Dear Mr. Lanza
As the founder of the Flawless Foundation, a non-profit that focuses on children's mental health and advocacy, I have been writing publicly with love and compassion about your son and ex-wife since that chilly and chilling day in December of 2012. I write to you today as you sit in the white-hot media spotlight from the thoughts you shared with Andrew Solomon in the New Yorker. I hope this letter can help soften some of the blinding glare.
The Flawless Foundation's core message is to "see the perfection in every child." We have stood with the other supportive people who sent you letters and gifts and I wanted you to know my own writing and speaking about forgiveness for your son and family have been well received by thousands of readers all over our country -- parents seeking hope and understanding during their own children's struggles with mental health, men and women seeking acceptance and wholeness in their search for wellness. Much is being done to prevent other families and communities from experiencing the kind of horrific suffering that your family endured during Adam's life.
There is a great deal of hope for brain research through the work of One Mind for Research, co-founded by Patrick Kennedy and Garen Staglin, yet the mysteries of the brain still need to be unlocked. Millennia ago, epilepsy was believed to be a sign of being possessed by evil. We now know, of course, that epilepsy is an illness of the brain that can be successful treated medically. As you understand all too well, one of the tragedies of mental illness in our time is that it can drive fear and increased isolation. I write to you today to break that cycle of isolation and let you know that we stand with you and your family. You may remember the powerful response of forgiveness within the Amish community who experienced a school shooting in 2006. This perspective from Dr. Donald Kraybill, aired on NPR sums it up perfectly:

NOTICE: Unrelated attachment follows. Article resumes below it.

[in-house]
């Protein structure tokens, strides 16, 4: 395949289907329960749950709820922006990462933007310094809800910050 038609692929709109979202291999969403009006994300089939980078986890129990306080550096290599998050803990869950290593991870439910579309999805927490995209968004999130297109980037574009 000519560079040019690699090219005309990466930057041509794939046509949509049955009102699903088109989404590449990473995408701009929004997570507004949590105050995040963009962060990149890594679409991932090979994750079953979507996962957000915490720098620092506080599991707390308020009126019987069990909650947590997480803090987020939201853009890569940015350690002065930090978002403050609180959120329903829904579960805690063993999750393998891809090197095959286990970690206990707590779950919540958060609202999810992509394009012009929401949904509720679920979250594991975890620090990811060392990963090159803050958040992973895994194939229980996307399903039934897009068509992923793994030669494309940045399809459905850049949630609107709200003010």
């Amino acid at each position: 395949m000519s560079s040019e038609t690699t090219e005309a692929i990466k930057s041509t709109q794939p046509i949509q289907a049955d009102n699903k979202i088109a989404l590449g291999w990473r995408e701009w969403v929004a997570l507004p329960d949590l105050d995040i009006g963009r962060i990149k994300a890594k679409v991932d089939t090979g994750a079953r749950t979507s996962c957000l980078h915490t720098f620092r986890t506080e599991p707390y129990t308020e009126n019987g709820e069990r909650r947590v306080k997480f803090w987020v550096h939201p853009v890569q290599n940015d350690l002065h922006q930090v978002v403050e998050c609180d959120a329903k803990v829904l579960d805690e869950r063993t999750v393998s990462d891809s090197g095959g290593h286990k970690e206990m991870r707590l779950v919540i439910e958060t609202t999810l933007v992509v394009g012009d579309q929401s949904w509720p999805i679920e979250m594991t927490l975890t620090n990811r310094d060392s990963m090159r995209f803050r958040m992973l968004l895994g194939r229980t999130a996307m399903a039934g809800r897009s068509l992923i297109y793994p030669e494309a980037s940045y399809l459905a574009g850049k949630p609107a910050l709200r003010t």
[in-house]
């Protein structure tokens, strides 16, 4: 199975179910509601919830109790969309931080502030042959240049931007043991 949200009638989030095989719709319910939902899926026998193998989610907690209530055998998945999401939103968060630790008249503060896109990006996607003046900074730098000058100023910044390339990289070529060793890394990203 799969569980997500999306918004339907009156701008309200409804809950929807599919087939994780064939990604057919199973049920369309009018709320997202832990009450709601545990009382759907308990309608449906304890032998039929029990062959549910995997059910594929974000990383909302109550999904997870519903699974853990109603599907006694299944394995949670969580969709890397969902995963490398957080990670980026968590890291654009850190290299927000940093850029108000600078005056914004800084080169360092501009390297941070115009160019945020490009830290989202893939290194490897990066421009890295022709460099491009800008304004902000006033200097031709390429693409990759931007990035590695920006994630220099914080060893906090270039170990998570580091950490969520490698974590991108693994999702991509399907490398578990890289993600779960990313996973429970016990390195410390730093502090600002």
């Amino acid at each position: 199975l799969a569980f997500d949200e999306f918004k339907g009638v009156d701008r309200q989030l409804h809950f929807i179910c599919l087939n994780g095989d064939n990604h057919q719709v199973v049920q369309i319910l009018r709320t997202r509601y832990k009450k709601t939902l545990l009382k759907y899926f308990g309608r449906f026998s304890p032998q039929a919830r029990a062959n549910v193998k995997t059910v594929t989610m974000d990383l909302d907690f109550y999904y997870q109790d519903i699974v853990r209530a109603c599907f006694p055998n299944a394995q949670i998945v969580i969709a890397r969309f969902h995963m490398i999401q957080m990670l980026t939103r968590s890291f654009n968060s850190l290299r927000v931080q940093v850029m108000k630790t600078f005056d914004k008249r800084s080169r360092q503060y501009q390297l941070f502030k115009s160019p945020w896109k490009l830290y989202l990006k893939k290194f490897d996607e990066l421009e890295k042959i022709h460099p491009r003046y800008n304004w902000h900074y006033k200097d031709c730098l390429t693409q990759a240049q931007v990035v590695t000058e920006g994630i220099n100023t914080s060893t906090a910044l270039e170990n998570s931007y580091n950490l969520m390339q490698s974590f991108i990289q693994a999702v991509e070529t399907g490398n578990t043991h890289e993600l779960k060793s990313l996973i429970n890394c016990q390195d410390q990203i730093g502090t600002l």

"The most powerful demonstration of the depth of Amish forgiveness was when members of the Amish community went to the killer's burial service at the cemetery ... Amish families who had buried their own daughters just the day before were in attendance and they hugged the widow, and hugged other members of the killer's family."
I am not Amish but...
I know mental illness from all sides of my family tree including my own personal history with a serious suicide attempt.
I know the grief and despair of brain disorders that would lead you to say that you wish Adam wasn't born. I have dedicated my life to advocating for the civil rights to access medical treatment and education for those who struggle with these challenges.
I trust the power of human resilience and hope for healing, which I witness in miracles every day in our work in prevention.
I believe in the spark of divinity in every human being; your description of Adam and his empathy for others as a young child was a poignant example of that spark.
The brain is the last frontier for medical research. We can't wait for the science to be complete to do our part. We must end isolation and offer forgiveness and community. We must aim to see the perfection in every child, in every human being.
It is clear that your family is an example of the failure of a medical and educational system that does not yet know how to treat and educate people like your son. You, your ex-wife and your son are not to blame. The time has come for us to do some collective soul searching and ask how we can unite to create caring communities and a society that supports brain research, education and most importantly promotes inclusion for all.